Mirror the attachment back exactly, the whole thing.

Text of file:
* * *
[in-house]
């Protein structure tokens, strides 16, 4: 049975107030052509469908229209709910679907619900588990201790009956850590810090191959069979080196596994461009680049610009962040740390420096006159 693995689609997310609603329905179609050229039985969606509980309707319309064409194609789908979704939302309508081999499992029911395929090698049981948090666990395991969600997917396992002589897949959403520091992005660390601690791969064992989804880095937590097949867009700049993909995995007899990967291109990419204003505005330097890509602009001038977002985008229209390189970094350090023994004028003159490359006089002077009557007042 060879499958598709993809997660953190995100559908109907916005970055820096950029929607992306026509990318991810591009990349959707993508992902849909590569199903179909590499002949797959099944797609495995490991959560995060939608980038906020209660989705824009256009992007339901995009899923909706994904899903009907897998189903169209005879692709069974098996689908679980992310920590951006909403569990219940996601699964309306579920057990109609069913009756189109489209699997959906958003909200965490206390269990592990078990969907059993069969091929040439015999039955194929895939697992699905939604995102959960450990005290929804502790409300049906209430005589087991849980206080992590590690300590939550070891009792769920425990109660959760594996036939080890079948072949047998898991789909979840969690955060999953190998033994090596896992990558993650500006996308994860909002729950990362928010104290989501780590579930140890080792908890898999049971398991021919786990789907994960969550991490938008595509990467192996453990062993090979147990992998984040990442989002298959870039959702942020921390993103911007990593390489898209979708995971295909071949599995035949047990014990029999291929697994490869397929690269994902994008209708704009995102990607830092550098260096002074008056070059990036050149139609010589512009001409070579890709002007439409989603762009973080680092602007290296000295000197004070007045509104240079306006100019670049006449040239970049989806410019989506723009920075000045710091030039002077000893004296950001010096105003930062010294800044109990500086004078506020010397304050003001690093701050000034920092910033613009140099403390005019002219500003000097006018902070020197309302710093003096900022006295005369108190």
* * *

[in-house]
């Protein structure tokens, strides 16, 4: 049975107030052509469908229209709910679907619900588990201790009956850590810090191959069979080196596994461009680049610009962040740390420096006159 693995689609997310609603329905179609050229039985969606509980309707319309064409194609789908979704939302309508081999499992029911395929090698049981948090666990395991969600997917396992002589897949959403520091992005660390601690791969064992989804880095937590097949867009700049993909995995007899990967291109990419204003505005330097890509602009001038977002985008229209390189970094350090023994004028003159490359006089002077009557007042 060879499958598709993809997660953190995100559908109907916005970055820096950029929607992306026509990318991810591009990349959707993508992902849909590569199903179909590499002949797959099944797609495995490991959560995060939608980038906020209660989705824009256009992007339901995009899923909706994904899903009907897998189903169209005879692709069974098996689908679980992310920590951006909403569990219940996601699964309306579920057990109609069913009756189109489209699997959906958003909200965490206390269990592990078990969907059993069969091929040439015999039955194929895939697992699905939604995102959960450990005290929804502790409300049906209430005589087991849980206080992590590690300590939550070891009792769920425990109660959760594996036939080890079948072949047998898991789909979840969690955060999953190998033994090596896992990558993650500006996308994860909002729950990362928010104290989501780590579930140890080792908890898999049971398991021919786990789907994960969550991490938008595509990467192996453990062993090979147990992998984040990442989002298959870039959702942020921390993103911007990593390489898209979708995971295909071949599995035949047990014990029999291929697994490869397929690269994902994008209708704009995102990607830092550098260096002074008056070059990036050149139609010589512009001409070579890709002007439409989603762009973080680092602007290296000295000197004070007045509104240079306006100019670049006449040239970049989806410019989506723009920075000045710091030039002077000893004296950001010096105003930062010294800044109990500086004078506020010397304050003001690093701050000034920092910033613009140099403390005019002219500003000097006018902070020197309302710093003096900022006295005369108190």